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The Women's Building

A building that predates the 1936 Texas Centennial

Originally designed for horse shows by day and operas by night.

The Women's Building was constructed in 1910 and served as Fair Park first coliseum. It was used for livestock auctions by day and musical theater performances by night. In 1936 this building was renovated and used as an administrative building for the Texas Centennial Expectations. The building was then used to complement the Art Deco facilities and they even added new art deco facade on the south face of the building.

By the early 1990s, the building was in total disrepair and unsafe. Also in need of repair was the symbolic showpiece of the building's façade, "The Spirit of the Centennial," a 15-foot-tall statue depicting a young woman rising from a cactus.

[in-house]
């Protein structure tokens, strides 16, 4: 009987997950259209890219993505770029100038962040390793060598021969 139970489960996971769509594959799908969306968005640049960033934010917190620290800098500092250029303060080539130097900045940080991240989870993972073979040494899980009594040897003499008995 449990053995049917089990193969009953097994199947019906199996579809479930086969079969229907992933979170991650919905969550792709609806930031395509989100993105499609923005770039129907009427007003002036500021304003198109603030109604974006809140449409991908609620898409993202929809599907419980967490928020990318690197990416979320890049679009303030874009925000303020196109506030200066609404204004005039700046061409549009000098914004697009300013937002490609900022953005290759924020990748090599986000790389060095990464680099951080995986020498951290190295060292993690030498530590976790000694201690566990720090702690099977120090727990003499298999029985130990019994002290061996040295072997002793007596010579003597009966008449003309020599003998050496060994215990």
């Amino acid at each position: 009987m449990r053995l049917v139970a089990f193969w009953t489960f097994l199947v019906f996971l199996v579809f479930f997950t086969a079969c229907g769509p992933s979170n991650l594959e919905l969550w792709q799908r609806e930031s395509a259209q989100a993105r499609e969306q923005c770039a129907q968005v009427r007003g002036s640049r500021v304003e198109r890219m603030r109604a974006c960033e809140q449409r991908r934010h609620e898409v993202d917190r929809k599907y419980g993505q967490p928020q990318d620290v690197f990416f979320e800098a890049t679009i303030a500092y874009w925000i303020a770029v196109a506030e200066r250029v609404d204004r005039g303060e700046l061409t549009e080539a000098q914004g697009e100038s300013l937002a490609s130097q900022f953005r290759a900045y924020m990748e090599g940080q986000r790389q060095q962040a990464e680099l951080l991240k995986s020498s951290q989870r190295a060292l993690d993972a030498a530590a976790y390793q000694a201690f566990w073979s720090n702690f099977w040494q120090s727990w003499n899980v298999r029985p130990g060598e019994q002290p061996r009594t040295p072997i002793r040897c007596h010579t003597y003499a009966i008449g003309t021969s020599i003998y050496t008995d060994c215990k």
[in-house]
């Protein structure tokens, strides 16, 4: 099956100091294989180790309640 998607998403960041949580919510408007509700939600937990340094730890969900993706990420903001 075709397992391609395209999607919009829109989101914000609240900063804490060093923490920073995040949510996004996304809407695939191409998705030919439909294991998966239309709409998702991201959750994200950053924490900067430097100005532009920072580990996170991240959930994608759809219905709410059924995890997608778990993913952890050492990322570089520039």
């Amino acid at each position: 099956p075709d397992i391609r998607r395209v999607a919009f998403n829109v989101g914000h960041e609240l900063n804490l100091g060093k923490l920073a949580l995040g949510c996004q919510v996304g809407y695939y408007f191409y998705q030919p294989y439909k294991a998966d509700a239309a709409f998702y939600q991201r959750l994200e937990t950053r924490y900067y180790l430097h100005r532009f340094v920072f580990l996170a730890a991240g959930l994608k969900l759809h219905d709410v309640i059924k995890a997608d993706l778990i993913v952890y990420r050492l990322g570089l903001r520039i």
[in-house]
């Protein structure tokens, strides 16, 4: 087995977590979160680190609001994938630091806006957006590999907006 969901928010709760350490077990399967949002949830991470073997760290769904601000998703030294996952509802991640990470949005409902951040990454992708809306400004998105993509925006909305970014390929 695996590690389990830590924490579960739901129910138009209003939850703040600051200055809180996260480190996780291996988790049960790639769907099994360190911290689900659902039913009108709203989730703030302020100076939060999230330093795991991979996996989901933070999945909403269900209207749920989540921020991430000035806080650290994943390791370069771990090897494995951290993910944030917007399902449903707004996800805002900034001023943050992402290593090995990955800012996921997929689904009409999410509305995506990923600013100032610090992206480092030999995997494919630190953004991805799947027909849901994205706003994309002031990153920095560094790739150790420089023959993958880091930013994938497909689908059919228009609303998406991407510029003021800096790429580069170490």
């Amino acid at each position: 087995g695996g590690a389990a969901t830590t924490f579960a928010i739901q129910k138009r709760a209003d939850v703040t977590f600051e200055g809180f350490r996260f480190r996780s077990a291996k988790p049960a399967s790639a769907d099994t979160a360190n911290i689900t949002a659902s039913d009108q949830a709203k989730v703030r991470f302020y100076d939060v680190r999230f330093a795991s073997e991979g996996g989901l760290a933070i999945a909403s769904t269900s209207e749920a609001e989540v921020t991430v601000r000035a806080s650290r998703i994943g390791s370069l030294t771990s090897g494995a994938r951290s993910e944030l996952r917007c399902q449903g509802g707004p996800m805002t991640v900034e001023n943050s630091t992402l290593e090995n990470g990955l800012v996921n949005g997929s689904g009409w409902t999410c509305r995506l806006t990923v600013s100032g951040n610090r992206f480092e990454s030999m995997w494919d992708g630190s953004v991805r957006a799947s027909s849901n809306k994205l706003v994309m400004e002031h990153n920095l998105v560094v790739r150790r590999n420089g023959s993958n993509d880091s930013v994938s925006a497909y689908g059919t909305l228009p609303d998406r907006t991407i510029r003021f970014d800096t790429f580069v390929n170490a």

After having raised $30 million to renovate the building, The Women's Museum: An Institute for the Future, a Smithsonian affiliate, opened in September, 2000. The mission of The Women's Museum was to inspire, educate, and stimulate their audience through the exploration of the successes, experiences, contributions and potential of women. However, due to financial challenges, the museum closed in October, 2011.

Today, we refer to the structure as The Women's Building and it is opened for special events and exhibitions.


The Women’s Building is located just inside Gate 3 at Parry Ave. and Washington.

The Women's Building